Lavrov Raises Questions on Non-Nuclear U.S. Weapons

ST. PETERSBURG — Foreign Minister Sergei Lavrov said conventional weapons must be taken into account when Washington and Moscow meet to discuss President Barack Obama's proposal to make radical reductions in their nuclear arsenals.

Obama said Wednesday in a speech in Berlin that he wants U.S. and Russian nuclear stockpiles reduced by one-third, more than required by a treaty that took effect two years ago.

But Lavrov said Friday that talks on further nuclear reductions should also factor in new types of American weapons, such as so-called "prompt global strike" weapons that would let the U.S. strike targets anywhere in the world in as little as an hour.

Lavrov didn't specify how Russia wants to limit such weapons, but noted that they have a capability comparable to nuclear weapons.

"Imagine a weapon that is delivered to any part of the Earth in one hour. That's the goal," he said. "It doesn't have an inhumane effect of a nuclear weapon, but militarily, it's much more efficient. We have to take this into account before we decide on any further reductions."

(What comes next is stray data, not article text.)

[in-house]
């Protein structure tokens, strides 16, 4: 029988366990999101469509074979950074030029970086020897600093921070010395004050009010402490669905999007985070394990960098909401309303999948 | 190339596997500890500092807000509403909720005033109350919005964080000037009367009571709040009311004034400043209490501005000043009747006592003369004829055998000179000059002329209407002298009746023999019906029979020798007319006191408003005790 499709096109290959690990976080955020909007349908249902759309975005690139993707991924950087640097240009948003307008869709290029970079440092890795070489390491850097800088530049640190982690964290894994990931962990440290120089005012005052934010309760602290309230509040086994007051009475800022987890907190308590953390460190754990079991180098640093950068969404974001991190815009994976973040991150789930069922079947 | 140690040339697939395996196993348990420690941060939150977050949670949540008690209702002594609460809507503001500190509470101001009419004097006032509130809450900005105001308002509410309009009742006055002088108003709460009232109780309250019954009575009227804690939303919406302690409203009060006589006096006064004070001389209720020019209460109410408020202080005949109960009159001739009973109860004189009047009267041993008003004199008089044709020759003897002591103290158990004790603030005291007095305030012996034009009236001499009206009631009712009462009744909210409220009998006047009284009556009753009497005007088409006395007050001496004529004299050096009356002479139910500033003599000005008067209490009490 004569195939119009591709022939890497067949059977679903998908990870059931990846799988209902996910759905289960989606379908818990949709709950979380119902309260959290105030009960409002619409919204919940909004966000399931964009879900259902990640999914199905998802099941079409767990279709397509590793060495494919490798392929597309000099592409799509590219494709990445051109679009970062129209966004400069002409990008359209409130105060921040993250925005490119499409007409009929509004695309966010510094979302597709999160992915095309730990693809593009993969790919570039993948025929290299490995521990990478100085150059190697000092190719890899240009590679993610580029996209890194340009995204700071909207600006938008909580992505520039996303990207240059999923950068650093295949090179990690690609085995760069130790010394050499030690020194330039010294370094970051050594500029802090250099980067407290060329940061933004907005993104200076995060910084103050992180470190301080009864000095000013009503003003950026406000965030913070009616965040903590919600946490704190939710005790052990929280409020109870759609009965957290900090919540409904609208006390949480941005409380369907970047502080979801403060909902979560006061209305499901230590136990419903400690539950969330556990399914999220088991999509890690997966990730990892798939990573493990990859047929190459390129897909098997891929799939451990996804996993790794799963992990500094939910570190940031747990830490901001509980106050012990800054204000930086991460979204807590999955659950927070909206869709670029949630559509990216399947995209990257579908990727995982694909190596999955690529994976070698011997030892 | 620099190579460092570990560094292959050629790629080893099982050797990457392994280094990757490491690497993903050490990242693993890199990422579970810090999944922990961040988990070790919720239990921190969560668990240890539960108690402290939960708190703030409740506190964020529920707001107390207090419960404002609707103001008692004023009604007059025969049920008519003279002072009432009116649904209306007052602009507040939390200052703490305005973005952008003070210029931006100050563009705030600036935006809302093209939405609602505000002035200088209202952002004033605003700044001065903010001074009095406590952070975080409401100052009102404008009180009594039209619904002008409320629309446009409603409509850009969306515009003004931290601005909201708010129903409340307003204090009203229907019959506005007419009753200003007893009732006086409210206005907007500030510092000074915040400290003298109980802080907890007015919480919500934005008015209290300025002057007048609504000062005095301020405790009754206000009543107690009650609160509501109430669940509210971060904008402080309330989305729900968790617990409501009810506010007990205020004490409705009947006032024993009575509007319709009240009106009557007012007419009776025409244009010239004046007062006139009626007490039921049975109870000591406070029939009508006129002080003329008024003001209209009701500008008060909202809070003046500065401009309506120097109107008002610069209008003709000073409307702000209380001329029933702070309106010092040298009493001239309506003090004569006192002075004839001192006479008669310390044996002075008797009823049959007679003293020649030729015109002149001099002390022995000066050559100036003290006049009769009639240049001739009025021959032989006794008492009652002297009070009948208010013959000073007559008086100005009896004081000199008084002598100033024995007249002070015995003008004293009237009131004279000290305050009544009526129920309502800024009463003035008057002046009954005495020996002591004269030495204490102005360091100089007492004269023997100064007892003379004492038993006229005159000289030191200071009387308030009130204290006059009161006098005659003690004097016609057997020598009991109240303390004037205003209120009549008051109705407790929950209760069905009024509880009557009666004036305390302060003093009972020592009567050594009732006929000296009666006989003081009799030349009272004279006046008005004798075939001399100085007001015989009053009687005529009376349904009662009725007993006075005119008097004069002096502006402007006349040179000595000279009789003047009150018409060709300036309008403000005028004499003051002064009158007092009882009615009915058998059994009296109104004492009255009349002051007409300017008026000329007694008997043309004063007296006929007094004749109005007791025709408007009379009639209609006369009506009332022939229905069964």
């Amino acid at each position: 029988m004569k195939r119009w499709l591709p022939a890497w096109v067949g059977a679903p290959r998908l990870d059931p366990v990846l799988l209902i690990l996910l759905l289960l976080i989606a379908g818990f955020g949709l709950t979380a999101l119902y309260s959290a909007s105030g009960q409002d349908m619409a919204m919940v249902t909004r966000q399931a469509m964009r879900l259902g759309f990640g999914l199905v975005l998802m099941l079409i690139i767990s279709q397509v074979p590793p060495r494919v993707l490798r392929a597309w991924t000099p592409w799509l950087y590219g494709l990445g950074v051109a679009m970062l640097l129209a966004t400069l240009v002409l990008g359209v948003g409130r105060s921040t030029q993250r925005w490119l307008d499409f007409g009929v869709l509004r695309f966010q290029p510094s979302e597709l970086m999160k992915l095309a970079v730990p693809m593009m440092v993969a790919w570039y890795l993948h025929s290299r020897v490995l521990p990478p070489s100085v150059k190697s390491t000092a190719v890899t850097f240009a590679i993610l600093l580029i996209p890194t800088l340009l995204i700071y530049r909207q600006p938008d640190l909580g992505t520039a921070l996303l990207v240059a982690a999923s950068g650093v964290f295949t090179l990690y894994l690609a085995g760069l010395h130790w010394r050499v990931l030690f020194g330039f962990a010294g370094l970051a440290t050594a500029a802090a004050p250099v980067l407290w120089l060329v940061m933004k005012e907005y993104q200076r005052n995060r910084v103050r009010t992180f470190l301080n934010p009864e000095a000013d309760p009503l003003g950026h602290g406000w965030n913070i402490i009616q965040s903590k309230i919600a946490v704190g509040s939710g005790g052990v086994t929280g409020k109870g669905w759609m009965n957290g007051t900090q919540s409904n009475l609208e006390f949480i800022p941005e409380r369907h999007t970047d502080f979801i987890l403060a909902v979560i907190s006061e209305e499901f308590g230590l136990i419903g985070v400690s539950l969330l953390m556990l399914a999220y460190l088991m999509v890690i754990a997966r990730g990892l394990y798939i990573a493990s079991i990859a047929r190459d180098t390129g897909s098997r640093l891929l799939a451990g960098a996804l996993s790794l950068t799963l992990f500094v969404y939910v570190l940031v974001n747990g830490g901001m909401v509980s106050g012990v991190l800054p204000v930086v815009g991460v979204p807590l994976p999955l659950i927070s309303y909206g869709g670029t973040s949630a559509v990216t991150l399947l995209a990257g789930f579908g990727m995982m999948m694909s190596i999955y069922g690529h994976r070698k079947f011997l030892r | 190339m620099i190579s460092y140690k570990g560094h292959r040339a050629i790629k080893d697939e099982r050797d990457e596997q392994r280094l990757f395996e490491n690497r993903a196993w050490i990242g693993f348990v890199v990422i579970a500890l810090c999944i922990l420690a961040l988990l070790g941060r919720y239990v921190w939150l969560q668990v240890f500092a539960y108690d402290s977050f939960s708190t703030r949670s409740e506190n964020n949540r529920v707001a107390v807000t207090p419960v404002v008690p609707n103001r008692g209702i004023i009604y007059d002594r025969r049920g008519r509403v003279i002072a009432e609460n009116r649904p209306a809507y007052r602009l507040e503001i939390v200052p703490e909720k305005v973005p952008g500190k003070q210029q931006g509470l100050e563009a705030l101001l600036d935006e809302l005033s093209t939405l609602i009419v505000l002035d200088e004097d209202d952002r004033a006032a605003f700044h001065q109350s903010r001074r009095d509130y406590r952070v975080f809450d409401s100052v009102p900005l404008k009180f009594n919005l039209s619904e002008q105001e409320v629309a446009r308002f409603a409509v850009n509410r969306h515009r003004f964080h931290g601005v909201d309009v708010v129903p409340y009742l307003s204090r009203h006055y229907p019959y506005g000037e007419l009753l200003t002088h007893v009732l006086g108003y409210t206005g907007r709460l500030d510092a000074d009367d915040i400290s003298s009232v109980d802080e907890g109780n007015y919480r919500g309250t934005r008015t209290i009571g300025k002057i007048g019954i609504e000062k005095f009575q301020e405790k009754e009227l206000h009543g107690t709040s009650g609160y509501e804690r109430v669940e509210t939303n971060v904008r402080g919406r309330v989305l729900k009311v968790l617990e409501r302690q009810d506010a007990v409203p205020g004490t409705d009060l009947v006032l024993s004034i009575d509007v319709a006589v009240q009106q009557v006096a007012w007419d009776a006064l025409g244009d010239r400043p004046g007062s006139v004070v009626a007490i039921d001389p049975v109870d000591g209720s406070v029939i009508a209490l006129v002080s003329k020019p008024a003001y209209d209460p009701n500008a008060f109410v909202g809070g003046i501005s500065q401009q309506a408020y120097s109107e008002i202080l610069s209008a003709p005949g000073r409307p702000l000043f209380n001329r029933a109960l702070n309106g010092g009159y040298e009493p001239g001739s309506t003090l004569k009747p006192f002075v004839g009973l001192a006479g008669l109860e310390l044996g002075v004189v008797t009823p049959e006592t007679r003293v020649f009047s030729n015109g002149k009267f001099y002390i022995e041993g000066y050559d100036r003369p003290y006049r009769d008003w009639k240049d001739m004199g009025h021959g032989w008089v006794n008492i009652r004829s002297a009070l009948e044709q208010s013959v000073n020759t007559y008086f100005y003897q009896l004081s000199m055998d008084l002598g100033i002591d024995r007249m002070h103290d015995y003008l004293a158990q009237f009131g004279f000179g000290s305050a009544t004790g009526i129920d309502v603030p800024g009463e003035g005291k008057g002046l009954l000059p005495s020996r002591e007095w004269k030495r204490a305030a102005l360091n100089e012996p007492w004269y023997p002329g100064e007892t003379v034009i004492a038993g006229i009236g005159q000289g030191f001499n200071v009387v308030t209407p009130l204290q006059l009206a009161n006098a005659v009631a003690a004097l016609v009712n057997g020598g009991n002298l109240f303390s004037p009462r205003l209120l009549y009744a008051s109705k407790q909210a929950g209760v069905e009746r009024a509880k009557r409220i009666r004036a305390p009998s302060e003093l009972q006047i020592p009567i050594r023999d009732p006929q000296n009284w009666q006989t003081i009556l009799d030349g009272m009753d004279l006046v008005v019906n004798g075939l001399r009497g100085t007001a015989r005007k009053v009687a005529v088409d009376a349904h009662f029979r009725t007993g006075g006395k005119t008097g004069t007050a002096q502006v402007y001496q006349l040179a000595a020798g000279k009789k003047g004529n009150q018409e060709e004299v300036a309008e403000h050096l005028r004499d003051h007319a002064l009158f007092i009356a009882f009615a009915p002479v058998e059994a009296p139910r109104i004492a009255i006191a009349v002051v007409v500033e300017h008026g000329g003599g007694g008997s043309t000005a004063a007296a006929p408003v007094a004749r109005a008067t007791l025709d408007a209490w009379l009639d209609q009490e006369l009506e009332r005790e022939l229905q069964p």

Lavrov's comments reflected Moscow's reluctance to conduct further nuclear arms cuts at a time when it is lagging far behind the United States in designing new weapons, and its conventional forces are a shadow of the Red Army's former might. All that has prompted Moscow to rely increasingly on its nuclear deterrent, and it has invested a large share of its petrodollars into modernizing its nuclear missiles and atomic submarines.

The minister said U.S. missile defense plans remained a top concern for Moscow, and the U.S. refusal to conclude a treaty that would bar space-based weapons has worried Moscow. He added that NATO's edge in conventional forces also should be taken into account.

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